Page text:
Technology and internet also foster what is called open prisons. Open prisons have been found to be the most effective prison systems. Under open prison system, prisoners have many privileges. They can surf, pet bunnies , plant vegetables and walk in the open air. In some Finnish prisons, detainees have neither secure doors to go through nor uniform to wear. Their cells are not really there: everyone lives in a room with a single bed and shares showers, kitchens, giant screens and saunas with others. Outside, ponds and pastures add to the place of camp summer tunes. Yet it is indeed a prison. In Finland, there are thirteen, which account for more than a third of the country's prison population (Wright, 2003). The effectiveness of open prisons, which even allow the use of mobile phone is evidenced in the case of Scandinavian countries. In the 1960s and 1970s, the Scandinavian state had one of the highest imprisonment rates in Europe, in addition to "offering" miserable prison conditions (Hofer, 2003). Collective awareness led to the establishment of a long-term reductionist policy: the limit of pre-trial detention (1970), the introduction of community service (1995), and parole under electronic supervision (2001), or the generalization of parole (currently, almost 99% of prisoners released from prison are released on parole). It is also in this context that open prisons were set up, including one in Helsinki in 2006. Their big advantage is to better prepare prisoners for rehabilitation within society. In addition to benefiting from programs of help to get out of problems of alcoholism or drug addiction, they can go fishing, camping and, above all, work (as a storekeeper, gardener ...), for a salary 7 euros per hour. In addition, open prisons require much less investment from governments, reducing by one third the cost per individual, given the drastic reduction in the need for personnel and security systems (Haney 2003).

Today, thanks to reduced prison time and alternative sentences, Finland has reduced its prison population by two-thirds, "without having a negative impact on the country's crime curve , " says Tapio Lappi-Seppälä, head of the Institute of Criminology, University of Helsinki. "This shows that imprisonment [in the long run] is useless" (Lappi-Seppälä, 2001).

Besides technology and internet being crucial tools for reintegration and reeducation, other studies have focused on deontological aspect of mobile phones, technologies and internet in prisons. Deontologically, one way of determining if an action is right or not is by considering it if it supports existing laws. Different studies have weighted the idea of allowing prisoners access technologies and internet in reference to existing laws and most of their findings are affirmative. Helliwell (2011), in reviewing the Singapore prison case, hinted that the prisoner is called to stay in prison for a time and presence of technologies and internet, according to Andrew (2002), ensures that this objective is achieved. Given the educational role of the prison, it prepares the prisoner for resocialization. Once released, the detainee must return to society and this can only be possible if his rights have been respected in the prison, if he has lived under human conditions (Helliwell 2011). The rights of the person deprived of liberty are enshrined in international and national standards. These rights are multiple and imperative. The right to property is indispensable insofar as it allows the prisoner to preserve his identity and not to feel definitively cut off from the outside world. However, the use of these goods is limited by the prison condition (Viljanen 2007). Prisoners may freely dispose of them, sell them, lend them to a third party, acquire new ones, for example by inheritance, donations or purchase. Prison authorities must not intervene in the course of these various transactions.  When the prisoner is admitted to the institution, the laws regulate the custody of his property by the prison administration (Sharon 2008).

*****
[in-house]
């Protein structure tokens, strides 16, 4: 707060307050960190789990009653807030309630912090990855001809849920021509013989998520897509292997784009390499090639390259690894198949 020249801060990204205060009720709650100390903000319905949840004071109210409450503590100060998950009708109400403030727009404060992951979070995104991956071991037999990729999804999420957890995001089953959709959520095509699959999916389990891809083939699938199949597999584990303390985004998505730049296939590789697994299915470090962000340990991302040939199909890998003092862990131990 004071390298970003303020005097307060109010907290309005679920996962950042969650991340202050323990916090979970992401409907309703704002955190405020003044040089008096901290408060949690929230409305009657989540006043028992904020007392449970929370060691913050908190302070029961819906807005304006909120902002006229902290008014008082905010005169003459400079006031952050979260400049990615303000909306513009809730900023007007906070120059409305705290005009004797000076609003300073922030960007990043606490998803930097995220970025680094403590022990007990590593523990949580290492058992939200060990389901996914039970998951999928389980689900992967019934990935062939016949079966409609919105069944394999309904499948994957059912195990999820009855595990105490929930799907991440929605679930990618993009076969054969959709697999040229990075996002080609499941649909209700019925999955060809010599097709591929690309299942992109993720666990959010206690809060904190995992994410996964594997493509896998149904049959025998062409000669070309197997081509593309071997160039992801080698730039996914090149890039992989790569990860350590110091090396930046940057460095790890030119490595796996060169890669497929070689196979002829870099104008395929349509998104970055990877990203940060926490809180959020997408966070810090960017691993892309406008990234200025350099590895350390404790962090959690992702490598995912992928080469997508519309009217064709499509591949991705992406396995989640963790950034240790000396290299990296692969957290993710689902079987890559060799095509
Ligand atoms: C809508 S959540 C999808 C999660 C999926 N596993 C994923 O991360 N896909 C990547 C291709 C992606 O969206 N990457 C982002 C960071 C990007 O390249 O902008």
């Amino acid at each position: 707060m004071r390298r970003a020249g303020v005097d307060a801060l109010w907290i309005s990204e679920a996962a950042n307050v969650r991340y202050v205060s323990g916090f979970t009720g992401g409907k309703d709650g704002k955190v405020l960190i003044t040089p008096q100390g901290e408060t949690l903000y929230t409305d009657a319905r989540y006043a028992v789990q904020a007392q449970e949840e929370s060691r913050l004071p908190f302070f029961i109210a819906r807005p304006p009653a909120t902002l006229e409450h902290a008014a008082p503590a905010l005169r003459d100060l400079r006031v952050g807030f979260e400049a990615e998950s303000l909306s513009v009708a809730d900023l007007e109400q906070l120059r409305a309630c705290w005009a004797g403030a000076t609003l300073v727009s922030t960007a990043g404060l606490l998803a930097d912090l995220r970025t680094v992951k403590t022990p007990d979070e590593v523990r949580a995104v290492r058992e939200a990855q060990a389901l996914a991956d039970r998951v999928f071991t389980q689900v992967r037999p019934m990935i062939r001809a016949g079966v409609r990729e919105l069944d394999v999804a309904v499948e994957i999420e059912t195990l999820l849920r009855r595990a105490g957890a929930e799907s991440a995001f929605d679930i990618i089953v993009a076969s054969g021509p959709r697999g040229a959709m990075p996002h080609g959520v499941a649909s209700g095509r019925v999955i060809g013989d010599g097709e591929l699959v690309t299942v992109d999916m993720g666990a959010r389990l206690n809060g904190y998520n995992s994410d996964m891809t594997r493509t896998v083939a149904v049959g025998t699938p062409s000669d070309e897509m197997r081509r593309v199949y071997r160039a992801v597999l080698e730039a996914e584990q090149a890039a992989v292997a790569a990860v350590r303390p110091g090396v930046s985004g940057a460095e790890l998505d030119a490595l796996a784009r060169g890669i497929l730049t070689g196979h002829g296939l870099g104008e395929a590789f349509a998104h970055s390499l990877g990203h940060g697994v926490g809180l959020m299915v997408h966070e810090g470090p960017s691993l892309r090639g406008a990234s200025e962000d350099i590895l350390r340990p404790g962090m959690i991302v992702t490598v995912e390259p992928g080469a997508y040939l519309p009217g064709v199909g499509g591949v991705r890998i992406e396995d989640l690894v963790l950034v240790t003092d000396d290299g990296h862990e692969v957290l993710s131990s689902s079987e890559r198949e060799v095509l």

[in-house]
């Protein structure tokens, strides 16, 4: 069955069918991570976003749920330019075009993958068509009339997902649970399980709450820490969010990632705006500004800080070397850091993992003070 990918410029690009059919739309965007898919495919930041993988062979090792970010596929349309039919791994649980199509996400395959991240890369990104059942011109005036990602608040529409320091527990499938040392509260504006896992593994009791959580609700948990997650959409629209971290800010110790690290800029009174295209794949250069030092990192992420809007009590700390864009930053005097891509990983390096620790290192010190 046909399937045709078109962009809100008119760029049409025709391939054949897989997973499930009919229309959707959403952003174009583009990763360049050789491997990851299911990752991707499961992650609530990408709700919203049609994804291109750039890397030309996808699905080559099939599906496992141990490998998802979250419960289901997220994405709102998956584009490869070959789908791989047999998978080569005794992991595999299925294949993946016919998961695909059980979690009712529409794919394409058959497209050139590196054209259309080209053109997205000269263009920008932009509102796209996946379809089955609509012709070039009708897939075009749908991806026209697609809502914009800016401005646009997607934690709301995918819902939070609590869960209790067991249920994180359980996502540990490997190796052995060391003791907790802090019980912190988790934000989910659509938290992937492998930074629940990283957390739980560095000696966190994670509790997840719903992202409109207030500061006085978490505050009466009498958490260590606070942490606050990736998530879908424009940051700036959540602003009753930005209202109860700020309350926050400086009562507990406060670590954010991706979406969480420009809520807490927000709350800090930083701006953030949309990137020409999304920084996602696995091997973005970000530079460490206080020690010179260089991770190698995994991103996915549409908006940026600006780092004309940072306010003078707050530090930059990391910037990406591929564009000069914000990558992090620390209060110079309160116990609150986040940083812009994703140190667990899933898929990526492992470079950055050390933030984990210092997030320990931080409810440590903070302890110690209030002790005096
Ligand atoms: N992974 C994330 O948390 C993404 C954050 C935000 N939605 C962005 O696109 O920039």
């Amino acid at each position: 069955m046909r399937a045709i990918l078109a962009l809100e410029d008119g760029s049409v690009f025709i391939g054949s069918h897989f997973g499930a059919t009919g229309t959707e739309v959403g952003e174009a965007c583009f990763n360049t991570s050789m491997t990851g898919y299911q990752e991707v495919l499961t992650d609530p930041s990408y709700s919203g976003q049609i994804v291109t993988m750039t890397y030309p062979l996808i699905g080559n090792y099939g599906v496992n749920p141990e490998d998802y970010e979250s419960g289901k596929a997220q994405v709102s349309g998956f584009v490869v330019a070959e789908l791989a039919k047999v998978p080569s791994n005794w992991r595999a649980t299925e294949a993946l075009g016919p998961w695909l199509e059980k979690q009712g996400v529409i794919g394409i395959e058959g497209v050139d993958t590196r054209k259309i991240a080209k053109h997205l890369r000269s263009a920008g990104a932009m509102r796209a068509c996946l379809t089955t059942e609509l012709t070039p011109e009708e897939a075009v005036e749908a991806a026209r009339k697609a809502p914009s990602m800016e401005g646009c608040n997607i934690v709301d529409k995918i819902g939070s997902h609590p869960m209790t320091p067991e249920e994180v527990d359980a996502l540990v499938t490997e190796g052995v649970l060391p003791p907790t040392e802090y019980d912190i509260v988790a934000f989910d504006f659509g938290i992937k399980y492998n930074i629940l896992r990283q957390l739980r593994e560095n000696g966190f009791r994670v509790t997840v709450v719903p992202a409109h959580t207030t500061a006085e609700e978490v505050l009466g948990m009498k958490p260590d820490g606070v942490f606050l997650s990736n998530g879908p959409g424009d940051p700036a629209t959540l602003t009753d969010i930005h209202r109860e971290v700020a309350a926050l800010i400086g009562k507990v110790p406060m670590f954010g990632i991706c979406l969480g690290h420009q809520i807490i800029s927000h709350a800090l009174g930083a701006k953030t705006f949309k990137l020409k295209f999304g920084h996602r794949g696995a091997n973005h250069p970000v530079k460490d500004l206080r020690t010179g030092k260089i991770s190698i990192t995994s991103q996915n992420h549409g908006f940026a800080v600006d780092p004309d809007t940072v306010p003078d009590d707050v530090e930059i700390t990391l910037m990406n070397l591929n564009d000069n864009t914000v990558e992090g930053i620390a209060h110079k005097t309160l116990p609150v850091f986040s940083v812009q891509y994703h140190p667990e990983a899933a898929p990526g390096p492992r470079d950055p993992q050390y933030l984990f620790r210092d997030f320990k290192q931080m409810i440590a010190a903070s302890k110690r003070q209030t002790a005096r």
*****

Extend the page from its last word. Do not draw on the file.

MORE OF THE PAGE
Scandinavian Success

According to Rose & Clear (2003) prisoners also have the right to maintain their families and relationships. They (2003) added that these rights can be enhance and maintained through the use of modern technologies. The exercise of this right must be guaranteed in order to ensure that the detainee is properly prepared for re-socialization at the end of his detention. The detainee is allowed to receive marital, family and friendly visits. (Rules 37 and 92). These contacts must also be maintained by means of letter, telephone and electronic correspondence.

Referring to Principle 19 of the Principles for the Protection of All Persons under Any Form of Detention or Imprisonment, Helliwell (2011) revealed that any person who is detained or imprisoned shall have the right to receive visits, in particular members of her family and to correspond in particular with them, and she must have adequate opportunities to communicate with the outside world subject to the conditions of reasonable restrictions that may be specified by law or regulations made in accordance with the law. " In addition, the detainee must be incarcerated near his home to facilitate family and friend visits. Such rights are just part of the measures designed to ensure that prisoners are not removed from their home situation (Grassian 2007). Referring to this right, Alison, Helen and Christina (2011) revealed that internet and technologies can even make it easier for the correctional system to ensure that prisoners are connected to their families and friend.